For the first time in the history of the partitioned state, an Irish republican party makes up the largest group of elected representatives in the Stormont Assembly. James Craig, leader of the Ulster Unionist Party and the first Prime Minister of the sectarian state from 1921 until his death in 1940, referred to Stormont as “a protestant parliament for a protestant people” and white, protestant supremacy reigned in the 6 counties until the 1970’s, when direct rule from Westminster was implemented. 2022 saw a momentous change in the 6 counties with a deliberate swing away from an old religious patriarchy and towards progress, peace and prosperity.
West Belfast and other working class Irish areas bore the brunt of the brutality of the British army, and resistance to the occupation was demonised by Irish free state politicians and media organisations.
The Circular spoke to two long term community activists from West Belfast. Councillor Geraldine Holland-McAteer became a political activist in her teens. Her sister Teresa (Tish) was interned without trial at just 16 and was held until she was 21. On Tish’s release, the sisters spent the next years campaigning for prisoners’ rights, civil rights and building community resources for the people of West Belfast.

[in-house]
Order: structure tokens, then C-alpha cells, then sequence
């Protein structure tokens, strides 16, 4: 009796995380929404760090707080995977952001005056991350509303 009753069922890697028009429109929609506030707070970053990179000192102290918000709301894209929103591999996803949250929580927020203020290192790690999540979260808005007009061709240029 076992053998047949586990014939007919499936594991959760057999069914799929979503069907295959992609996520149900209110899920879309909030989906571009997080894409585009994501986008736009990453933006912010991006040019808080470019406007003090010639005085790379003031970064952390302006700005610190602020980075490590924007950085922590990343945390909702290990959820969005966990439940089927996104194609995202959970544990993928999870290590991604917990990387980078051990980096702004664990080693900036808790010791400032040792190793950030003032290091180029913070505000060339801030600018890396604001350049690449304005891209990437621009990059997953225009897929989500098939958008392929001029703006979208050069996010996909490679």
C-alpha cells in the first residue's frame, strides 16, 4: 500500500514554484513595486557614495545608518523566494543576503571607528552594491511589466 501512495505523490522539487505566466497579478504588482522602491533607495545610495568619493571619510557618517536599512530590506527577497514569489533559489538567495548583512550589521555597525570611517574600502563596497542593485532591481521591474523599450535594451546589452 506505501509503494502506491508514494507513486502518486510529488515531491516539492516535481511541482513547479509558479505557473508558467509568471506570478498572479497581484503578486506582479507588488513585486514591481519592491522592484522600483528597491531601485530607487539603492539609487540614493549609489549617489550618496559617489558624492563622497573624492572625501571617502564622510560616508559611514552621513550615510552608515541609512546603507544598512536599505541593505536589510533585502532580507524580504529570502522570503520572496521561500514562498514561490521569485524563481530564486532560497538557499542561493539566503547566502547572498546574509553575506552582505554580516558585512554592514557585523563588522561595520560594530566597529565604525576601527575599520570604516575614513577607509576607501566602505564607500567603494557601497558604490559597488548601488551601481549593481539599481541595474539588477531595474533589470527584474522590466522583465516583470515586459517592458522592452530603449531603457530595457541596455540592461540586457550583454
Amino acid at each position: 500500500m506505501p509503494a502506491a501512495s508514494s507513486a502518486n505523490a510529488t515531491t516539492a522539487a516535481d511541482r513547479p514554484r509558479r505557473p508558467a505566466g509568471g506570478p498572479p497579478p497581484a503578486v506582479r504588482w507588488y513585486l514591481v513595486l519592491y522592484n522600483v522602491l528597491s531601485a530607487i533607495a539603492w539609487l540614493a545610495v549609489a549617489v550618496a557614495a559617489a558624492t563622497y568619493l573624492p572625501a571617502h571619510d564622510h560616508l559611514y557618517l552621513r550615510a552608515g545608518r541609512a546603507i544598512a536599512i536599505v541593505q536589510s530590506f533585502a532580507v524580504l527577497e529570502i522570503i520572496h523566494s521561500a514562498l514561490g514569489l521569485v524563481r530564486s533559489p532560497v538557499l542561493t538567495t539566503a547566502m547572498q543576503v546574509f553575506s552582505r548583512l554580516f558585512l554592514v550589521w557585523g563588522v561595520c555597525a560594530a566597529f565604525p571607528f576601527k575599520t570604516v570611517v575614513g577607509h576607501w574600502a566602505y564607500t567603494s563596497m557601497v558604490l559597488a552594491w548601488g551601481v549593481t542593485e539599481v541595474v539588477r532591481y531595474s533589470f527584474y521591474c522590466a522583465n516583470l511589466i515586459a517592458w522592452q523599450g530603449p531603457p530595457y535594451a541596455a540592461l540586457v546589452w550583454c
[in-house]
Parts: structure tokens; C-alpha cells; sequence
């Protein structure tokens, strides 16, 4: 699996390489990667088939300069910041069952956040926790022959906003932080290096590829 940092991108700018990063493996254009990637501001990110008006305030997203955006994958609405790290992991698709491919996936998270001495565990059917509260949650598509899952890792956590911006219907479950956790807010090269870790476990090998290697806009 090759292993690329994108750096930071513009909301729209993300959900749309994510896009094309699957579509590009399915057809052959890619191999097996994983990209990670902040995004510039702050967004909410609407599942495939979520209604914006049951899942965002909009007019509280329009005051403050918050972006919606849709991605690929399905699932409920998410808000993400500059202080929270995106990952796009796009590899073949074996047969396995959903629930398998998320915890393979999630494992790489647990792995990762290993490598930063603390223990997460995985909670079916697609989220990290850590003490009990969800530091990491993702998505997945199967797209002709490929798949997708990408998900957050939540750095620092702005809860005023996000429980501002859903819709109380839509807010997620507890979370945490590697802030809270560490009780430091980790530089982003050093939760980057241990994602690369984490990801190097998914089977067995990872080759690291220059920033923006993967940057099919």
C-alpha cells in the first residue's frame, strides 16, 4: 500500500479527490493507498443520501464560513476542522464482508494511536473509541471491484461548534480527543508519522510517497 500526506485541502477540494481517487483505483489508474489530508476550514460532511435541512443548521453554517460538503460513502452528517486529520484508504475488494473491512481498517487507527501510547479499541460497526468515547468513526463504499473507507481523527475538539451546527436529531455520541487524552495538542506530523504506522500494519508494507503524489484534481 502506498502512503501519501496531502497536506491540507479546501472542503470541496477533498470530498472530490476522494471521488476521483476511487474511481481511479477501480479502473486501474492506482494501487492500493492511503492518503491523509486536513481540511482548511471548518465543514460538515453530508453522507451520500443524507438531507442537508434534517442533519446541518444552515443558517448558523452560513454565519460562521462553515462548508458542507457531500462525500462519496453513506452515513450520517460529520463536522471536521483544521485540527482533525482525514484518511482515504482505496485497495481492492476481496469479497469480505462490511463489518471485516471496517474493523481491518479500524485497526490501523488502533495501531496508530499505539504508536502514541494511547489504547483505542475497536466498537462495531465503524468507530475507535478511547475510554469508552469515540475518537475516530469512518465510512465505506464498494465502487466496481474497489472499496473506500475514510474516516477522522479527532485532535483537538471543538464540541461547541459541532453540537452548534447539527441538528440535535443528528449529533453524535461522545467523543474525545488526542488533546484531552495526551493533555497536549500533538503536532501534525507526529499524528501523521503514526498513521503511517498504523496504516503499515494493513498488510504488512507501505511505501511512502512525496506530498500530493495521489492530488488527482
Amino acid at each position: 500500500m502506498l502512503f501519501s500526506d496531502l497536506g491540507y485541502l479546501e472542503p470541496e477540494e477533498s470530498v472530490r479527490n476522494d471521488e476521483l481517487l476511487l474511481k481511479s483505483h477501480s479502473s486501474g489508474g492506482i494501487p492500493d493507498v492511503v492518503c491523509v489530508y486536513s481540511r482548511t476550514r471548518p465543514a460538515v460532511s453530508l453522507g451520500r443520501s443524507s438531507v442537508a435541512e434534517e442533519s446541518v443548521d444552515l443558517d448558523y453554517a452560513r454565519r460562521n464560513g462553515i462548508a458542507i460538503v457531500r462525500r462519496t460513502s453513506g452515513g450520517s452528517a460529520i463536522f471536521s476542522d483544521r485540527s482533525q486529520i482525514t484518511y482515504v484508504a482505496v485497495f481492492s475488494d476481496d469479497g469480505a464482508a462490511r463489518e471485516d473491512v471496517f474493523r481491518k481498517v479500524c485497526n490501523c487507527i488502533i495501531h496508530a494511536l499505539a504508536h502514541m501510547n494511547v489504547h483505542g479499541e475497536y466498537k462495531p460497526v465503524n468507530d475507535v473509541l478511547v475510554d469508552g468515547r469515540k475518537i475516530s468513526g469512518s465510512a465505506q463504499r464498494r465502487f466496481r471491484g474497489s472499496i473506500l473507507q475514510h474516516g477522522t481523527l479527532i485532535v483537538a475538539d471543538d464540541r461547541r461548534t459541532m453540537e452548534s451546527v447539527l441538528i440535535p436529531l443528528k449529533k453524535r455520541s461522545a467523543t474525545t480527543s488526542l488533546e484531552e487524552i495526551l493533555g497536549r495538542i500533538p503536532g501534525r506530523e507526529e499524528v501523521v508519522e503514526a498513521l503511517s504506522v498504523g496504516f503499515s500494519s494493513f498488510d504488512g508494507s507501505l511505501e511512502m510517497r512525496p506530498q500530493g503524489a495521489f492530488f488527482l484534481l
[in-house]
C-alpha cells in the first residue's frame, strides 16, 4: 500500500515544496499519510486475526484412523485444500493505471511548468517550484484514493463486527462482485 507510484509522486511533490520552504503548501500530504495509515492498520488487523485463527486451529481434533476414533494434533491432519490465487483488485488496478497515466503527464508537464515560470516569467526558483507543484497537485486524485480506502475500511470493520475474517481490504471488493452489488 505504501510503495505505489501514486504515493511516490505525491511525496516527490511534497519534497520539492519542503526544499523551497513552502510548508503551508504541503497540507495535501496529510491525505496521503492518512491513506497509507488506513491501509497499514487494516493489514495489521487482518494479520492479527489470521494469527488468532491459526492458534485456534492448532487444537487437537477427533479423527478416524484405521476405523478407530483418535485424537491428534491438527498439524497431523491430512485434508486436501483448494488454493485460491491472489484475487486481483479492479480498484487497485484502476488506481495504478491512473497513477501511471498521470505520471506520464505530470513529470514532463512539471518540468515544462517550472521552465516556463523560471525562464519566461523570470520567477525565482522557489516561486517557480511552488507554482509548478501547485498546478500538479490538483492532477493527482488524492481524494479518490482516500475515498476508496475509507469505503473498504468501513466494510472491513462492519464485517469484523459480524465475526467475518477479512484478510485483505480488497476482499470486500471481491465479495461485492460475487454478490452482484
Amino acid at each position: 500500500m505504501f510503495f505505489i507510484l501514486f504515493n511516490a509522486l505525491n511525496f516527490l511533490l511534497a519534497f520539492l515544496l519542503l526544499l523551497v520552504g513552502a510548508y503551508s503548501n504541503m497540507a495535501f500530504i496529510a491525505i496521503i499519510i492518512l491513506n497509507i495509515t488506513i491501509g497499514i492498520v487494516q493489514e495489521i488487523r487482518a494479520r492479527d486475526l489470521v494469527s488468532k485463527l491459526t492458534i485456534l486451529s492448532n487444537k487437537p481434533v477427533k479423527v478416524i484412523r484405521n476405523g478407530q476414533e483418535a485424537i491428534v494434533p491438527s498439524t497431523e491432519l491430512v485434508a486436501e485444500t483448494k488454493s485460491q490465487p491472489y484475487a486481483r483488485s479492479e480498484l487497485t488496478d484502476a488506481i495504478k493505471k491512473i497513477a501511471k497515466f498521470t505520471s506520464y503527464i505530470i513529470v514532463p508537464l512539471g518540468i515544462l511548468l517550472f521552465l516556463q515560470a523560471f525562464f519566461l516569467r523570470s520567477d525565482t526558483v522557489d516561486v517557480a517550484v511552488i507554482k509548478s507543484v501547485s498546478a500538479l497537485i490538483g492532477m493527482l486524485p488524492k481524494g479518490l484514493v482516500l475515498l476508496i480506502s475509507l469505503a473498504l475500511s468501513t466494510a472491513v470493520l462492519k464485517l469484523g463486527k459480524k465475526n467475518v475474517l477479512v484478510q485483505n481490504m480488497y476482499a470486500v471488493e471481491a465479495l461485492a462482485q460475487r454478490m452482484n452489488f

We also met with the MP for West Belfast, Paul Maskey. Maskey entered electoral politics in 2001 when he won a seat on Belfast City Council and from there, moved to the legislative assembly and then to Westminster in 2011.
14 year old Laila gave her hopes for the future and a brief insight into how the lives of teenagers now are very different from the lived experiences of teenagers exposed to British imperialism in the 70’s, 80’s and 90’s.
The mood in West Belfast is buoyant despite the challenges ahead in forming a government and realising the outstanding legislation of language and women’s rights. The journey towards equality, dignity and respect is one which has to involve every aspect of society in the 6 counties if a new Ireland is to be achieved.